latest news Books, Backpacks and Water Bottles: How One Tennessee School District Is Making It Easier for Students to Stay Hydrated

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Tennessee
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As kids across the nation return to their classrooms, students in one Tennessee school district will see some newer, cleaner fixtures on campus.

“Water fountains are some of the germiest surfaces found in schools,” said Leanne Durm-Minoux, the Tennessee Government Relations Director for the American Heart Association. “In fact, rather than using water fountains, the Centers for Disease Control and Prevention (CDC) now encourages staff and students to bring their own water bottles to school.”

Bringing water bottles on campus and into classrooms just got a lot easier in Hamilton County, Tennessee as the Board of Education recently voted in favor of installing water bottle filling stations in all newly constructed or majorly renovated schools.

“Unlike water fountains, which require users to put their mouths close to the water dispenser, water bottle filling stations allow users to fill their personal bottles and stay hydrated on-the-go,” said Durm-Minoux. “As we recover from the COVID-19 pandemic, it’s important we encourage better policies that benefit the health and well-being of our students, and one way we can do that is by installing water bottle filling stations to help reduce the spread of germs and disease.”

Hamilton County is the first school district in the state of Tennessee and only second in the southeastern region of the U.S. to pass this important policy.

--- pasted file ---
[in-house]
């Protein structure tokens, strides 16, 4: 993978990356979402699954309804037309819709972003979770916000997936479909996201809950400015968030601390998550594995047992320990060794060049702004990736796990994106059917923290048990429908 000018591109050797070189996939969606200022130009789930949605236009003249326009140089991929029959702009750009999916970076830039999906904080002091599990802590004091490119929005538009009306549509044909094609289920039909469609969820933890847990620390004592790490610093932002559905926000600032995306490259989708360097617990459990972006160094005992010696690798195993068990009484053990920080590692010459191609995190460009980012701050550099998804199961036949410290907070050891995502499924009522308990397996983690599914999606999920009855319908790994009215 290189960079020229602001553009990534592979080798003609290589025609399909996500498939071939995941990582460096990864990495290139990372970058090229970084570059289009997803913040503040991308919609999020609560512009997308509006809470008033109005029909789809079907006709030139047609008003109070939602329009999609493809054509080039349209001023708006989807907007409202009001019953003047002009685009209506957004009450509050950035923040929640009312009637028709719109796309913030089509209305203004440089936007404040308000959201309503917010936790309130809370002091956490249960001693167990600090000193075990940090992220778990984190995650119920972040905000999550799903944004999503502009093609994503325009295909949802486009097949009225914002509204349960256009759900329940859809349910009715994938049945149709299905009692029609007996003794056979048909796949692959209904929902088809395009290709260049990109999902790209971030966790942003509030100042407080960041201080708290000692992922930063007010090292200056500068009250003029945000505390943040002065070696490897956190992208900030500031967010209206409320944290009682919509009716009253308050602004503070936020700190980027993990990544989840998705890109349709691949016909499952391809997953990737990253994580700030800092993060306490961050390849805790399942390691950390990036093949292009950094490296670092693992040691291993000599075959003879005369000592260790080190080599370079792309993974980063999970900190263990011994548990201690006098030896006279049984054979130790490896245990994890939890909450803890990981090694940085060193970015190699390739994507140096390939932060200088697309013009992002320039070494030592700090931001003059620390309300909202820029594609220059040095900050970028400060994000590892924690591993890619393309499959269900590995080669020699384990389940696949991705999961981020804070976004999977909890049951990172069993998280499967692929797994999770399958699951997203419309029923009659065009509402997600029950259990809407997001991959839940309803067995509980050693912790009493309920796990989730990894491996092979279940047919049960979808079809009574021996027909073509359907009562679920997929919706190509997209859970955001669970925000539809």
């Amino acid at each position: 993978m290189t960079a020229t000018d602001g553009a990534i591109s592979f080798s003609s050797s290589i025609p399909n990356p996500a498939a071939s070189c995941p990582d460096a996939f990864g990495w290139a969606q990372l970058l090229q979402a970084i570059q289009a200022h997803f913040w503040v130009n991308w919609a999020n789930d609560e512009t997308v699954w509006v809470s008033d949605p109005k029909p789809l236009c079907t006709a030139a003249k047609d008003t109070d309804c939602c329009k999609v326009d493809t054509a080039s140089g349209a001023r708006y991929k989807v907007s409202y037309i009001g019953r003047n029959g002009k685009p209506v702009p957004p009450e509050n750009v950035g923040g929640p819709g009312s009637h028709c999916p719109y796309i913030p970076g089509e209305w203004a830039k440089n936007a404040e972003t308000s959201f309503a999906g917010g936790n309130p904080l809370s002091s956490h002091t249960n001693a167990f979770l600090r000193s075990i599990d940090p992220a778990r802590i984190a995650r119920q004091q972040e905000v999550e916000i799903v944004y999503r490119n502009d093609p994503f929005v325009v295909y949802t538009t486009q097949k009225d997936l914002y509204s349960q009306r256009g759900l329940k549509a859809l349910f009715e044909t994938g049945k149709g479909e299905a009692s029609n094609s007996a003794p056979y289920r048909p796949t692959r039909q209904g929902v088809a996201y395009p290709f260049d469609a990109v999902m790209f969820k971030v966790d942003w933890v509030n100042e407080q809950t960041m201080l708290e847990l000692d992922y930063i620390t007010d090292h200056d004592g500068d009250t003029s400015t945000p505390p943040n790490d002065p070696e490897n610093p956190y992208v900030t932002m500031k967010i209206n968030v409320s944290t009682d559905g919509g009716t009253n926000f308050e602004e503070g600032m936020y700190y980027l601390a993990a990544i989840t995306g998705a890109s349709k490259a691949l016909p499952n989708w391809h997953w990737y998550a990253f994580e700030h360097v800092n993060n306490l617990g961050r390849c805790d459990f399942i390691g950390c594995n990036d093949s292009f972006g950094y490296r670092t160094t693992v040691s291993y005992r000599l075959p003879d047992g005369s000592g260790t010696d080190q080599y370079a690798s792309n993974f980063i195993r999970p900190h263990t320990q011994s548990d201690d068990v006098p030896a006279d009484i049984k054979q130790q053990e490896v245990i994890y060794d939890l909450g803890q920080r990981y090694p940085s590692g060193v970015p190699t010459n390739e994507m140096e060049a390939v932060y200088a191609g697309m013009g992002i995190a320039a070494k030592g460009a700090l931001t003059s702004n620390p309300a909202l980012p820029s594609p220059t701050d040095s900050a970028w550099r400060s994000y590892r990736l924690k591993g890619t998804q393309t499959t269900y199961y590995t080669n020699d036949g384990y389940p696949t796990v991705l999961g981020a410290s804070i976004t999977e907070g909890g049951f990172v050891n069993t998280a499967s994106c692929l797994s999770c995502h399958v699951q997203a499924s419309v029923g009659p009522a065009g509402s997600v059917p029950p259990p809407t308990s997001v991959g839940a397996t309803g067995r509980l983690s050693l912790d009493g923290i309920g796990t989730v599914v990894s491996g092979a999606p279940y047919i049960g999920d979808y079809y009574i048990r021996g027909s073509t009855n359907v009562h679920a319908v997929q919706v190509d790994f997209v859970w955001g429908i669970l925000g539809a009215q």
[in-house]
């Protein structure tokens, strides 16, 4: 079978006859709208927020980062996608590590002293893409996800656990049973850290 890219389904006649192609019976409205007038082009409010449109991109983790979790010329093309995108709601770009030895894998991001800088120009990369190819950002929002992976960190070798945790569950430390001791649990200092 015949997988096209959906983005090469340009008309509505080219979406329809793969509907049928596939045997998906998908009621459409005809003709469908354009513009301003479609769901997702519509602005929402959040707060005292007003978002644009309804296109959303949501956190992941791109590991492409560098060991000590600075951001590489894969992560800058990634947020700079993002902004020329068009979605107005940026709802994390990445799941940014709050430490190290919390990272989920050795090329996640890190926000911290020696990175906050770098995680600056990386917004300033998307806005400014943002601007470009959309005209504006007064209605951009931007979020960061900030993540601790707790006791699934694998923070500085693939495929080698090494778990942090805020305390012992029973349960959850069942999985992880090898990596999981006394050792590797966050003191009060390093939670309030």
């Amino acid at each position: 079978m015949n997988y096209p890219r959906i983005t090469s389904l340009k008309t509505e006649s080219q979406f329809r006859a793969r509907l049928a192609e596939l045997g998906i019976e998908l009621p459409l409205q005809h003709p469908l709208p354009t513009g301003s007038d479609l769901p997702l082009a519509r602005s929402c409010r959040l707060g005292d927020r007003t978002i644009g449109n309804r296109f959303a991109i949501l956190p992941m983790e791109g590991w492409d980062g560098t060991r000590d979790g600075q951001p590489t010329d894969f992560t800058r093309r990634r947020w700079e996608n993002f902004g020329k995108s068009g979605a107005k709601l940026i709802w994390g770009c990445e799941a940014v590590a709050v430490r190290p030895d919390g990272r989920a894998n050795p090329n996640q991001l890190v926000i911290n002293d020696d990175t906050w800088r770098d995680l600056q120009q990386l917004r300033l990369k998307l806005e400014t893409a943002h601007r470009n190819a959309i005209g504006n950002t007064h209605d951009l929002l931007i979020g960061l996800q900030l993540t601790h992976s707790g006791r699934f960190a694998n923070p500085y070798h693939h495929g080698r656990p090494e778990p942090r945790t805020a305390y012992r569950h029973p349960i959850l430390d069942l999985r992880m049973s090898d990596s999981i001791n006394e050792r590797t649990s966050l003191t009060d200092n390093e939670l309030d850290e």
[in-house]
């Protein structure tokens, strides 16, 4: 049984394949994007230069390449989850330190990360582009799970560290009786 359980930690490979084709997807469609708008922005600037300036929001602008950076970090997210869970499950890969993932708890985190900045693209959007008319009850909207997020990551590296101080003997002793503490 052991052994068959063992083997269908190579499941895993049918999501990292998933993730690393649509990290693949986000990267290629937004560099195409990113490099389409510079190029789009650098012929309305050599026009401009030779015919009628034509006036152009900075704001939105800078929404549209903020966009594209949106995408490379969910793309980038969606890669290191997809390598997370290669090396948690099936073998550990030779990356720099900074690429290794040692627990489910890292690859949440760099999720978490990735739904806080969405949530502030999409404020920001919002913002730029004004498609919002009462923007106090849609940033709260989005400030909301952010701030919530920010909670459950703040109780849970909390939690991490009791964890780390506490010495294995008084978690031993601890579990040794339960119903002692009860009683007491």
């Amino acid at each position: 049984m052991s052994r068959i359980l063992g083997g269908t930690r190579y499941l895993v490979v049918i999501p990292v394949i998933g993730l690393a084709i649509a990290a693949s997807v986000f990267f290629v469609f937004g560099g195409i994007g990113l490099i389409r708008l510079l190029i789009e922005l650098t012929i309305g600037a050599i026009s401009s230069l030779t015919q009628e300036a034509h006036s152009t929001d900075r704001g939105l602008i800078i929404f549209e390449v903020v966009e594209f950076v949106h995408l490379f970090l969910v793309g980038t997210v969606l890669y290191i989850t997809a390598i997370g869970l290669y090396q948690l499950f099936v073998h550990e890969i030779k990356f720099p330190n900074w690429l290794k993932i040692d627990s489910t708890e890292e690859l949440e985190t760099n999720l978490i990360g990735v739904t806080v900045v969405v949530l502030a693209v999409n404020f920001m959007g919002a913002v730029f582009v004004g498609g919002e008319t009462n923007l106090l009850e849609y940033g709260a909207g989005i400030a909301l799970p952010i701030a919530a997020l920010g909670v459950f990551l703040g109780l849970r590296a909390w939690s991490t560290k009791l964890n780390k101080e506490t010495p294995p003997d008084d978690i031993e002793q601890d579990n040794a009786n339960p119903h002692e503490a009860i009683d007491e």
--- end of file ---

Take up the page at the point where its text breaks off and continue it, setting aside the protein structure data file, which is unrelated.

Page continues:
Aside from being more sanitary, easily accessible water bottle filling stations on school campuses can increase the amount of water students consume three-fold. And, the latest research demonstrates that drinking water can positively impact children’s cognitive performance, particularly their short-term memory.

“Water consumption is critical to maintaining a healthy weight and it’s important to refill our body’s water supply every day,” said Cathy Jennings, coordinated school health coordinator for Hamilton County Schools. “The daily amount of water a child needs can range from five to eight cups a day and I’m so excited for our students to have convenient as well as increased water access at school.”

This commitment is part of the American Heart Association’s priorities to make schools healthier and safer for students. The organization aims to pass similar water bottle refilling stations policy statewide.

Voices for Healthy Kids was pleased to support this work through a grant and technical assistance.



Want to help schools establish and implement policies that ensure kids have access to water at no cost throughout the school day? Check out our Water Access in Schools toolkit


4/27/21

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